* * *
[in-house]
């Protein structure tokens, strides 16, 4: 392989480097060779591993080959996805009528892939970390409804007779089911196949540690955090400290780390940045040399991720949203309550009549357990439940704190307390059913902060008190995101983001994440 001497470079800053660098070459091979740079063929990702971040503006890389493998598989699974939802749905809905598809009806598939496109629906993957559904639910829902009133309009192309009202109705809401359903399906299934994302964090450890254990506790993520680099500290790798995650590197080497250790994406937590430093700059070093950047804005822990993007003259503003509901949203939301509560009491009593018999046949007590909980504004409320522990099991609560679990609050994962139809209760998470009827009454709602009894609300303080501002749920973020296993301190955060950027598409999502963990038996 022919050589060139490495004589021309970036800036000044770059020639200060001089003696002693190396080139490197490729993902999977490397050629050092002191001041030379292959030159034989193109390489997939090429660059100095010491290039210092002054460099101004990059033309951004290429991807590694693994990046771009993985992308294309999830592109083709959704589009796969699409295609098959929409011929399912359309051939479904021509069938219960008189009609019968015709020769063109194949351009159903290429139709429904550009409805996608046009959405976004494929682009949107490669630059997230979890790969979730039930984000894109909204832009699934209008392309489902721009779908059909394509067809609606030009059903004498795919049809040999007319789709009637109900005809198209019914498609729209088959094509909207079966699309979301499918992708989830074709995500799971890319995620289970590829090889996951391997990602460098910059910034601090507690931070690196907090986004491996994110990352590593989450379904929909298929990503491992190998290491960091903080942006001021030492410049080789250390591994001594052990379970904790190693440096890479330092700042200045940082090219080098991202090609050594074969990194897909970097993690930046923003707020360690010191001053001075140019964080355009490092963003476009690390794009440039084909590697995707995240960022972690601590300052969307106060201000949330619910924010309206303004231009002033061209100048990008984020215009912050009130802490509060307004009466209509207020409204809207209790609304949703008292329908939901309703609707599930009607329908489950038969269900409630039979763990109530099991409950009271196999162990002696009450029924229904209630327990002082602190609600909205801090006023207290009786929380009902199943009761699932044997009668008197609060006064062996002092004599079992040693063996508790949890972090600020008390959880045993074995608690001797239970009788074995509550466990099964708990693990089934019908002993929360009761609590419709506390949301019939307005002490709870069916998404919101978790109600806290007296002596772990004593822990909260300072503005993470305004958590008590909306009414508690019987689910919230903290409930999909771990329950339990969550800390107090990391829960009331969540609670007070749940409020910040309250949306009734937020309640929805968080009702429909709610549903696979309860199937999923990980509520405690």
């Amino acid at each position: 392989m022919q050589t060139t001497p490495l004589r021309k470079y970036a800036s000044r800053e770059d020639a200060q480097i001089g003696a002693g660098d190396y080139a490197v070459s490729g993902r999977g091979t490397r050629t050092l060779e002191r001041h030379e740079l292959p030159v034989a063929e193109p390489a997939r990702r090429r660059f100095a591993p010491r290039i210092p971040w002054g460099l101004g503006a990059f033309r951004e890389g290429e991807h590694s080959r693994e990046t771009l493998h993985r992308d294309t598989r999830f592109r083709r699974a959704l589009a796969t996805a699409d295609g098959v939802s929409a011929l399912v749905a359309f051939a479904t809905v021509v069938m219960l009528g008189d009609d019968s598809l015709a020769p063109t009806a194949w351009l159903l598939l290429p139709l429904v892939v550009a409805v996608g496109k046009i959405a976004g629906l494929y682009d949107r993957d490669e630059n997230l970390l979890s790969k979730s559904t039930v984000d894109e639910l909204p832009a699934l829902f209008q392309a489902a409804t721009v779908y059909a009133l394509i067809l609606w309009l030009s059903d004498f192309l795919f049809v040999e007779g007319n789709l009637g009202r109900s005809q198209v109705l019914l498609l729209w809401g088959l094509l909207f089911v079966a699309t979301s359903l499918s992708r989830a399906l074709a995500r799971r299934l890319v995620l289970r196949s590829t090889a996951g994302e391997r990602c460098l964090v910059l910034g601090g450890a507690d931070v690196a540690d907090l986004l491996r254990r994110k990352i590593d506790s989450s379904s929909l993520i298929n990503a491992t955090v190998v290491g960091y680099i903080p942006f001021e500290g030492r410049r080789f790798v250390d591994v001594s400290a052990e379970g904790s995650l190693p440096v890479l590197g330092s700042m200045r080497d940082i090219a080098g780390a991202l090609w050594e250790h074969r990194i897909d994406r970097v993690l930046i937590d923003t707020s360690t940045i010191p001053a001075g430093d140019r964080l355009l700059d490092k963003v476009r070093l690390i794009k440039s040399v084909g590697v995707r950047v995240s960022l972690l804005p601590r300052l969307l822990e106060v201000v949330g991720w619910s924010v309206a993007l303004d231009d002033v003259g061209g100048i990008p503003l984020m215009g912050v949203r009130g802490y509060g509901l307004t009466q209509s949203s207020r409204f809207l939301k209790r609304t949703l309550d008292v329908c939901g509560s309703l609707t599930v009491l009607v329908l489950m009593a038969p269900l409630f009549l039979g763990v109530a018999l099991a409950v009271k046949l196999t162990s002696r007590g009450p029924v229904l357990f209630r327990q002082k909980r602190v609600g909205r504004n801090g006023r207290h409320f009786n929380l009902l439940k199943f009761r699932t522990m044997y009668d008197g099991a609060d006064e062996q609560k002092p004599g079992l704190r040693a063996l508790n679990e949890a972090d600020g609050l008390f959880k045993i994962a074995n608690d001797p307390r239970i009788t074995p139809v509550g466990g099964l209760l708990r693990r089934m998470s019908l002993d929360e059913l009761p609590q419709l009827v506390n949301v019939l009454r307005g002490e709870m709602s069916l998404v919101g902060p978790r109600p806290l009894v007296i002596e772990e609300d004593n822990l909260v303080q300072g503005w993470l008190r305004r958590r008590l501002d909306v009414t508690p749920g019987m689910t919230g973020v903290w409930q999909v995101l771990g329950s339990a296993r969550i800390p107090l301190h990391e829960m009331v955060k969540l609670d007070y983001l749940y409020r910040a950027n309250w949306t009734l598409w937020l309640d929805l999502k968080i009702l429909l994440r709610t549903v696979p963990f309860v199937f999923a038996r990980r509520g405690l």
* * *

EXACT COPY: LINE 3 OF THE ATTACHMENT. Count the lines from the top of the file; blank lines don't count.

């Amino acid at each position: 392989m022919q050589t060139t001497p490495l004589r021309k470079y970036a800036s000044r800053e770059d020639a200060q480097i001089g003696a002693g660098d190396y080139a490197v070459s490729g993902r999977g091979t490397r050629t050092l060779e002191r001041h030379e740079l292959p030159v034989a063929e193109p390489a997939r990702r090429r660059f100095a591993p010491r290039i210092p971040w002054g460099l101004g503006a990059f033309r951004e890389g290429e991807h590694s080959r693994e990046t771009l493998h993985r992308d294309t598989r999830f592109r083709r699974a959704l589009a796969t996805a699409d295609g098959v939802s929409a011929l399912v749905a359309f051939a479904t809905v021509v069938m219960l009528g008189d009609d019968s598809l015709a020769p063109t009806a194949w351009l159903l598939l290429p139709l429904v892939v550009a409805v996608g496109k046009i959405a976004g629906l494929y682009d949107r993957d490669e630059n997230l970390l979890s790969k979730s559904t039930v984000d894109e639910l909204p832009a699934l829902f209008q392309a489902a409804t721009v779908y059909a009133l394509i067809l609606w309009l030009s059903d004498f192309l795919f049809v040999e007779g007319n789709l009637g009202r109900s005809q198209v109705l019914l498609l729209w809401g088959l094509l909207f089911v079966a699309t979301s359903l499918s992708r989830a399906l074709a995500r799971r299934l890319v995620l289970r196949s590829t090889a996951g994302e391997r990602c460098l964090v910059l910034g601090g450890a507690d931070v690196a540690d907090l986004l491996r254990r994110k990352i590593d506790s989450s379904s929909l993520i298929n990503a491992t955090v190998v290491g960091y680099i903080p942006f001021e500290g030492r410049r080789f790798v250390d591994v001594s400290a052990e379970g904790s995650l190693p440096v890479l590197g330092s700042m200045r080497d940082i090219a080098g780390a991202l090609w050594e250790h074969r990194i897909d994406r970097v993690l930046i937590d923003t707020s360690t940045i010191p001053a001075g430093d140019r964080l355009l700059d490092k963003v476009r070093l690390i794009k440039s040399v084909g590697v995707r950047v995240s960022l972690l804005p601590r300052l969307l822990e106060v201000v949330g991720w619910s924010v309206a993007l303004d231009d002033v003259g061209g100048i990008p503003l984020m215009g912050v949203r009130g802490y509060g509901l307004t009466q209509s949203s207020r409204f809207l939301k209790r609304t949703l309550d008292v329908c939901g509560s309703l609707t599930v009491l009607v329908l489950m009593a038969p269900l409630f009549l039979g763990v109530a018999l099991a409950v009271k046949l196999t162990s002696r007590g009450p029924v229904l357990f209630r327990q002082k909980r602190v609600g909205r504004n801090g006023r207290h409320f009786n929380l009902l439940k199943f009761r699932t522990m044997y009668d008197g099991a609060d006064e062996q609560k002092p004599g079992l704190r040693a063996l508790n679990e949890a972090d600020g609050l008390f959880k045993i994962a074995n608690d001797p307390r239970i009788t074995p139809v509550g466990g099964l209760l708990r693990r089934m998470s019908l002993d929360e059913l009761p609590q419709l009827v506390n949301v019939l009454r307005g002490e709870m709602s069916l998404v919101g902060p978790r109600p806290l009894v007296i002596e772990e609300d004593n822990l909260v303080q300072g503005w993470l008190r305004r958590r008590l501002d909306v009414t508690p749920g019987m689910t919230g973020v903290w409930q999909v995101l771990g329950s339990a296993r969550i800390p107090l301190h990391e829960m009331v955060k969540l609670d007070y983001l749940y409020r910040a950027n309250w949306t009734l598409w937020l309640d929805l999502k968080i009702l429909l994440r709610t549903v696979p963990f309860v199937f999923a038996r990980r509520g405690l």